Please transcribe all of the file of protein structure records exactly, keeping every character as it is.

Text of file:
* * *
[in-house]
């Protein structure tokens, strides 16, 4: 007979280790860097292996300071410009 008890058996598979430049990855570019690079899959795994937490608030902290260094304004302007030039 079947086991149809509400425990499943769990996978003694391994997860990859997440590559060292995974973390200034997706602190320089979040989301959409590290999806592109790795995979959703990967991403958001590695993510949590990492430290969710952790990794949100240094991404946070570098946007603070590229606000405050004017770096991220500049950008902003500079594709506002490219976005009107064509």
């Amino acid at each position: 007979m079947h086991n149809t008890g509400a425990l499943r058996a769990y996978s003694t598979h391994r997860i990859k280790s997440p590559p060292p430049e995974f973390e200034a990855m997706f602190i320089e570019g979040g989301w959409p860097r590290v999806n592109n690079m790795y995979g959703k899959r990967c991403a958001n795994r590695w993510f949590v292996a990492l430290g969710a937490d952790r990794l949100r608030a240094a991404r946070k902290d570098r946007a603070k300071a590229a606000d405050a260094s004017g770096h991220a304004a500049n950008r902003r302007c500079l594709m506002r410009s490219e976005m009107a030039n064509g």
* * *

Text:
[in-house]
């Protein structure tokens, strides 16, 4: 007979280790860097292996300071410009 008890058996598979430049990855570019690079899959795994937490608030902290260094304004302007030039 079947086991149809509400425990499943769990996978003694391994997860990859997440590559060292995974973390200034997706602190320089979040989301959409590290999806592109790795995979959703990967991403958001590695993510949590990492430290969710952790990794949100240094991404946070570098946007603070590229606000405050004017770096991220500049950008902003500079594709506002490219976005009107064509």
């Amino acid at each position: 007979m079947h086991n149809t008890g509400a425990l499943r058996a769990y996978s003694t598979h391994r997860i990859k280790s997440p590559p060292p430049e995974f973390e200034a990855m997706f602190i320089e570019g979040g989301w959409p860097r590290v999806n592109n690079m790795y995979g959703k899959r990967c991403a958001n795994r590695w993510f949590v292996a990492l430290g969710a937490d952790r990794l949100r608030a240094a991404r946070k902290d570098r946007a603070k300071a590229a606000d405050a260094s004017g770096h991220a304004a500049n950008r902003r302007c500079l594709m506002r410009s490219e976005m009107a030039n064509g």